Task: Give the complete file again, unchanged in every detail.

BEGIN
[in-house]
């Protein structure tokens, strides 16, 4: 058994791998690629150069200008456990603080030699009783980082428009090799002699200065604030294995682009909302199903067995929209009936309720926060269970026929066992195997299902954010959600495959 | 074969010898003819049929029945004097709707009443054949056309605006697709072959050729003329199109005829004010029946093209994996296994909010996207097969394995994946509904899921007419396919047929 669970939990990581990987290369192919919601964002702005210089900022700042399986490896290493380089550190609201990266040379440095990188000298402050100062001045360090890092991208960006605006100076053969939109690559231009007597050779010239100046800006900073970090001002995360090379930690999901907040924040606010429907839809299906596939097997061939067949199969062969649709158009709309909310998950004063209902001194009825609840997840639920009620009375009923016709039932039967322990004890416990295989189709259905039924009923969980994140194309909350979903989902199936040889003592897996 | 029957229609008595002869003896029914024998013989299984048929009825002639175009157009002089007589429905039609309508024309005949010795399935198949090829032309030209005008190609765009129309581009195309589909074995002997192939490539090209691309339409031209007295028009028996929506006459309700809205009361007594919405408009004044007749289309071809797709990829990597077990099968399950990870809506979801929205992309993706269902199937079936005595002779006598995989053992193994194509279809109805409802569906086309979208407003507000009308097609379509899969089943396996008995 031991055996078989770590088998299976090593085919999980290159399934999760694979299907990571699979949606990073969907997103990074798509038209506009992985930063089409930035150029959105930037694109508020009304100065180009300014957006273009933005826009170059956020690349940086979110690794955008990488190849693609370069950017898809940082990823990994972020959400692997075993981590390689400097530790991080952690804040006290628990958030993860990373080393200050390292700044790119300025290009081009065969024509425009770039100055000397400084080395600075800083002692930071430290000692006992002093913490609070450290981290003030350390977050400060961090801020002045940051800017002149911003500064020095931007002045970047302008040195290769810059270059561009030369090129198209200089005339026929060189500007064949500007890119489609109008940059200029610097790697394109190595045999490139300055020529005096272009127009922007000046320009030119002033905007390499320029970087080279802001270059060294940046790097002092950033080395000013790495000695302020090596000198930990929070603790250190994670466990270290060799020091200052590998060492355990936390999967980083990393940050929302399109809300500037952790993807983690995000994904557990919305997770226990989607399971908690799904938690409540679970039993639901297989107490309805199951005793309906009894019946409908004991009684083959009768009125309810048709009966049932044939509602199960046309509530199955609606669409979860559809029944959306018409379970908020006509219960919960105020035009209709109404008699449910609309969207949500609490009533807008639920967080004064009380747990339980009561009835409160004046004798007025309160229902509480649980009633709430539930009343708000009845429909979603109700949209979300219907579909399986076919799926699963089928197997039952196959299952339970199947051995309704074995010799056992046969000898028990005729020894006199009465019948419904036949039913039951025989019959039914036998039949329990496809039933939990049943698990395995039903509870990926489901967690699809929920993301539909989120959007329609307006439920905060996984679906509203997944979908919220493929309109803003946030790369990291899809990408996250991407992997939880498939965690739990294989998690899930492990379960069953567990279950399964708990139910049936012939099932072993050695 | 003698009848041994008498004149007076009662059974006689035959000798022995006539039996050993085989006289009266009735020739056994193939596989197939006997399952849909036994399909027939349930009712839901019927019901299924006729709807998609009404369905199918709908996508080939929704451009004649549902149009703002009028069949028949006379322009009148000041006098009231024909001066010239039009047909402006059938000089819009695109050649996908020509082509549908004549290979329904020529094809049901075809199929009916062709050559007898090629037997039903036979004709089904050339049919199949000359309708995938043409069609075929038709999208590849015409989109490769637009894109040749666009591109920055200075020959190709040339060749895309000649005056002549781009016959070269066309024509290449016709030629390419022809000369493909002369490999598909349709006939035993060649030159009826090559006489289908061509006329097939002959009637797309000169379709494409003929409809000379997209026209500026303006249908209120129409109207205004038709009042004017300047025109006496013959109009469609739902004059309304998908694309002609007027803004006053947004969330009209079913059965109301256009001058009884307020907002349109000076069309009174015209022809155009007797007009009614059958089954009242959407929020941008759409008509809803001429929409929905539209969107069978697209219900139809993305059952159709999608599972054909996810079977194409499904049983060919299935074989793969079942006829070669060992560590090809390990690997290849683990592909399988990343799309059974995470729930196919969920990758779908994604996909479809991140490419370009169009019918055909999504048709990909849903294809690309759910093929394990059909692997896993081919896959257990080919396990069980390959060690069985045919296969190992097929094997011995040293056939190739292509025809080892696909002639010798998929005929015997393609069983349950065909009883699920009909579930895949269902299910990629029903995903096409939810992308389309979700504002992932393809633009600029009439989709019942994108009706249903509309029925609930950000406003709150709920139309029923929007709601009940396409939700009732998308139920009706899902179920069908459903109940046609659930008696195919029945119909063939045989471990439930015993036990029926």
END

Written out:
[in-house]
């Protein structure tokens, strides 16, 4: 058994791998690629150069200008456990603080030699009783980082428009090799002699200065604030294995682009909302199903067995929209009936309720926060269970026929066992195997299902954010959600495959 | 074969010898003819049929029945004097709707009443054949056309605006697709072959050729003329199109005829004010029946093209994996296994909010996207097969394995994946509904899921007419396919047929 669970939990990581990987290369192919919601964002702005210089900022700042399986490896290493380089550190609201990266040379440095990188000298402050100062001045360090890092991208960006605006100076053969939109690559231009007597050779010239100046800006900073970090001002995360090379930690999901907040924040606010429907839809299906596939097997061939067949199969062969649709158009709309909310998950004063209902001194009825609840997840639920009620009375009923016709039932039967322990004890416990295989189709259905039924009923969980994140194309909350979903989902199936040889003592897996 | 029957229609008595002869003896029914024998013989299984048929009825002639175009157009002089007589429905039609309508024309005949010795399935198949090829032309030209005008190609765009129309581009195309589909074995002997192939490539090209691309339409031209007295028009028996929506006459309700809205009361007594919405408009004044007749289309071809797709990829990597077990099968399950990870809506979801929205992309993706269902199937079936005595002779006598995989053992193994194509279809109805409802569906086309979208407003507000009308097609379509899969089943396996008995 031991055996078989770590088998299976090593085919999980290159399934999760694979299907990571699979949606990073969907997103990074798509038209506009992985930063089409930035150029959105930037694109508020009304100065180009300014957006273009933005826009170059956020690349940086979110690794955008990488190849693609370069950017898809940082990823990994972020959400692997075993981590390689400097530790991080952690804040006290628990958030993860990373080393200050390292700044790119300025290009081009065969024509425009770039100055000397400084080395600075800083002692930071430290000692006992002093913490609070450290981290003030350390977050400060961090801020002045940051800017002149911003500064020095931007002045970047302008040195290769810059270059561009030369090129198209200089005339026929060189500007064949500007890119489609109008940059200029610097790697394109190595045999490139300055020529005096272009127009922007000046320009030119002033905007390499320029970087080279802001270059060294940046790097002092950033080395000013790495000695302020090596000198930990929070603790250190994670466990270290060799020091200052590998060492355990936390999967980083990393940050929302399109809300500037952790993807983690995000994904557990919305997770226990989607399971908690799904938690409540679970039993639901297989107490309805199951005793309906009894019946409908004991009684083959009768009125309810048709009966049932044939509602199960046309509530199955609606669409979860559809029944959306018409379970908020006509219960919960105020035009209709109404008699449910609309969207949500609490009533807008639920967080004064009380747990339980009561009835409160004046004798007025309160229902509480649980009633709430539930009343708000009845429909979603109700949209979300219907579909399986076919799926699963089928197997039952196959299952339970199947051995309704074995010799056992046969000898028990005729020894006199009465019948419904036949039913039951025989019959039914036998039949329990496809039933939990049943698990395995039903509870990926489901967690699809929920993301539909989120959007329609307006439920905060996984679906509203997944979908919220493929309109803003946030790369990291899809990408996250991407992997939880498939965690739990294989998690899930492990379960069953567990279950399964708990139910049936012939099932072993050695 | 003698009848041994008498004149007076009662059974006689035959000798022995006539039996050993085989006289009266009735020739056994193939596989197939006997399952849909036994399909027939349930009712839901019927019901299924006729709807998609009404369905199918709908996508080939929704451009004649549902149009703002009028069949028949006379322009009148000041006098009231024909001066010239039009047909402006059938000089819009695109050649996908020509082509549908004549290979329904020529094809049901075809199929009916062709050559007898090629037997039903036979004709089904050339049919199949000359309708995938043409069609075929038709999208590849015409989109490769637009894109040749666009591109920055200075020959190709040339060749895309000649005056002549781009016959070269066309024509290449016709030629390419022809000369493909002369490999598909349709006939035993060649030159009826090559006489289908061509006329097939002959009637797309000169379709494409003929409809000379997209026209500026303006249908209120129409109207205004038709009042004017300047025109006496013959109009469609739902004059309304998908694309002609007027803004006053947004969330009209079913059965109301256009001058009884307020907002349109000076069309009174015209022809155009007797007009009614059958089954009242959407929020941008759409008509809803001429929409929905539209969107069978697209219900139809993305059952159709999608599972054909996810079977194409499904049983060919299935074989793969079942006829070669060992560590090809390990690997290849683990592909399988990343799309059974995470729930196919969920990758779908994604996909479809991140490419370009169009019918055909999504048709990909849903294809690309759910093929394990059909692997896993081919896959257990080919396990069980390959060690069985045919296969190992097929094997011995040293056939190739292509025809080892696909002639010798998929005929015997393609069983349950065909009883699920009909579930895949269902299910990629029903995903096409939810992308389309979700504002992932393809633009600029009439989709019942994108009706249903509309029925609930950000406003709150709920139309029923929007709601009940396409939700009732998308139920009706899902179920069908459903109940046609659930008696195919029945119909063939045989471990439930015993036990029926």